The Art of Nature Show (Environmental Education Center building at Lord Stirling Park)

Relaxing with a book in an outdoor classroom in front of the Environmental Education Center.

The Art of Nature Show held at the Environmental Education Center at Lord Stirling Park (part of the Somerset County Park Commission) was brought to my attention by friends who know I’m always interested in learning about local artists.  Not being familiar with any of the artists featured, or the facility itself, I was eager to take a trip to see the show.

The Environmental Education Center is situated next to the Great Swamp National Wildlife Refuge on 950 acres of land, that in the 1600s had been the home of the Lenni-Lenapes, and in the late 1700s had been the home of Revolutionary War major-general, William Alexander (Lord Stirling).  Within walking distance from the Environmental Education building, you can find a myriad of wildlife living in the midst of forests, open fields and meadows, swamps, rivers, streams, and ponds.  For those interested in exploring the surrounding area, there are 8.5 miles to hike, and maps can be picked up in the Environmental Education building.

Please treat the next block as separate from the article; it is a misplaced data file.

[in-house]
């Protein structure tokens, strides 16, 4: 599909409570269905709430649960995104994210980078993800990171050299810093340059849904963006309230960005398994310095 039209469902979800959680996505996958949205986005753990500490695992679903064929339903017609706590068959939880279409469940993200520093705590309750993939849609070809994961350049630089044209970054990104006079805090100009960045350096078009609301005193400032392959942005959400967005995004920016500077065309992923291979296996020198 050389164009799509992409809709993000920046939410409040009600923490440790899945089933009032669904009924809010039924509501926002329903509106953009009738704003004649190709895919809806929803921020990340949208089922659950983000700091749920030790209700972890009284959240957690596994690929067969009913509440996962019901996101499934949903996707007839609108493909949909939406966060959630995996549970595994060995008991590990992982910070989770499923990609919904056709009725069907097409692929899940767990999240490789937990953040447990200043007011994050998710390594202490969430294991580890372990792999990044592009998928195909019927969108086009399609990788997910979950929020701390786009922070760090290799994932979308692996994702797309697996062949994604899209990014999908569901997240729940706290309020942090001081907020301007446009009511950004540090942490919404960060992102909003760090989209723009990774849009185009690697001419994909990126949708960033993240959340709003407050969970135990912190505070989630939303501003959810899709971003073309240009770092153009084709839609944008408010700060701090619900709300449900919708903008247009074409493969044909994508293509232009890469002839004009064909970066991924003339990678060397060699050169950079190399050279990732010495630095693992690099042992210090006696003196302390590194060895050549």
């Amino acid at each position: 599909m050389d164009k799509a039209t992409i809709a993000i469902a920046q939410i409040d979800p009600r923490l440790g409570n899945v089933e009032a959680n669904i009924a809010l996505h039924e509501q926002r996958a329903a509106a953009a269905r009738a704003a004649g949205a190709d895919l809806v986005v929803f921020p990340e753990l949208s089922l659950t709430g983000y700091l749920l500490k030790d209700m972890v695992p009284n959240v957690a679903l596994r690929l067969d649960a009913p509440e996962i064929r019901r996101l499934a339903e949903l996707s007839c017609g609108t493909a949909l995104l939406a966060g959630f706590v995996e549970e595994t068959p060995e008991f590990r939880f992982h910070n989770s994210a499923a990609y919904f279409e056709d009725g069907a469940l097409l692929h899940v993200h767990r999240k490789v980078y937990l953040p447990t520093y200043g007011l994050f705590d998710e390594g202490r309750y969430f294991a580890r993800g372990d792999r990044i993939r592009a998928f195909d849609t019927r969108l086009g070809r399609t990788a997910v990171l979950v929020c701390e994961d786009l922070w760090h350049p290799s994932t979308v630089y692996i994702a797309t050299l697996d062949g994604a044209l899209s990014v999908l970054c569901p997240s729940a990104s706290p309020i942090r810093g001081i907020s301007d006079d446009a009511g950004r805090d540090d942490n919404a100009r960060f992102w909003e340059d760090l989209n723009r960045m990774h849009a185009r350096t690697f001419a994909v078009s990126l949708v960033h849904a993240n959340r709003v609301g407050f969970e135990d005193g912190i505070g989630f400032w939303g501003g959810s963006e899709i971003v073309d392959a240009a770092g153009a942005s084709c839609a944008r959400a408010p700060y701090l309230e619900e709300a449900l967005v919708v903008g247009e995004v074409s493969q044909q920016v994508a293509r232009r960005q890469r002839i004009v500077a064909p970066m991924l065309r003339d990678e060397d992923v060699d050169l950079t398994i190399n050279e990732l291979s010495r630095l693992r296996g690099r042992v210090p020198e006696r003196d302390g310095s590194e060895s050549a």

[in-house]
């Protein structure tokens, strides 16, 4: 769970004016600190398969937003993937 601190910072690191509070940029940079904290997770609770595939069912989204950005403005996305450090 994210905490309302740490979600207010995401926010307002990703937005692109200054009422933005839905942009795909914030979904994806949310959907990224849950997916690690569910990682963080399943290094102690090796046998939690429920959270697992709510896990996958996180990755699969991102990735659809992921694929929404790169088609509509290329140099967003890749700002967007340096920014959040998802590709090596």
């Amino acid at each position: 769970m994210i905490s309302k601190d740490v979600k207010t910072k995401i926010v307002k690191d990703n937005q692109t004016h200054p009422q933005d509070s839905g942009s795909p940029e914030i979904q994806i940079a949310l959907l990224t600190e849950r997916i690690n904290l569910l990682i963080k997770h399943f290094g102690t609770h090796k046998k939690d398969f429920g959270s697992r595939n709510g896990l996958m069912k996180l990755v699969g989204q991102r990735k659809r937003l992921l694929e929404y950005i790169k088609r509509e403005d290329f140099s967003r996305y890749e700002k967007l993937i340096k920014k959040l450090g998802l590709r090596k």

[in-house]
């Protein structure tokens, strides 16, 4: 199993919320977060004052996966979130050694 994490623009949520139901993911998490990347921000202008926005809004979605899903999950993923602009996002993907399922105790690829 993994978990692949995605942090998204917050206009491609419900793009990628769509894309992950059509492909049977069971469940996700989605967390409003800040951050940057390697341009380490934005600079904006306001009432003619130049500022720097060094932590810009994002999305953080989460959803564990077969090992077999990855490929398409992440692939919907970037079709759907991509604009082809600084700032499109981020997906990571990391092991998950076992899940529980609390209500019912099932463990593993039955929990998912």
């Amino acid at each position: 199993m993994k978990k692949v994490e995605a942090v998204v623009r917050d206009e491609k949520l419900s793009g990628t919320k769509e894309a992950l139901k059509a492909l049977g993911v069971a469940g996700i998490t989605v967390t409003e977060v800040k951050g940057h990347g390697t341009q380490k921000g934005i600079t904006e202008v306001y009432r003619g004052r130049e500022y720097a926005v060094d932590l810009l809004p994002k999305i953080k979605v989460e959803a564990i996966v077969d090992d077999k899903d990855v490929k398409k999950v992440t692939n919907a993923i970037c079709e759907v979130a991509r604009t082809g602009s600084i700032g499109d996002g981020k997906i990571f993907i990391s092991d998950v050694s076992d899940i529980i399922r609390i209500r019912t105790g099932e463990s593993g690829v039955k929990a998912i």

The Environmental Education Center building.

Inside the building, there is a gift shop with trinkets commemorating both the fun and beauty of nature, a library, and the gallery where I found the Art of Nature Show that I had been looking for.  The show is on display in a large room with high, slanted ceilings, and features the impressive work of about twenty local artists.  As I began to walk around the space, the word that immediately came to mind was “respect.”  It is evident that the artists have a great respect for their subjects and through their work, that respect was transferred to me (someone who doesn’t stop to smell the roses or appreciate the beauty of the bald eagle as often as I should).  I felt humble and human as I quietly walked around with my notebook and pen in hand, focusing on each raindrop, each feather, each moment captured by either a painting or photograph.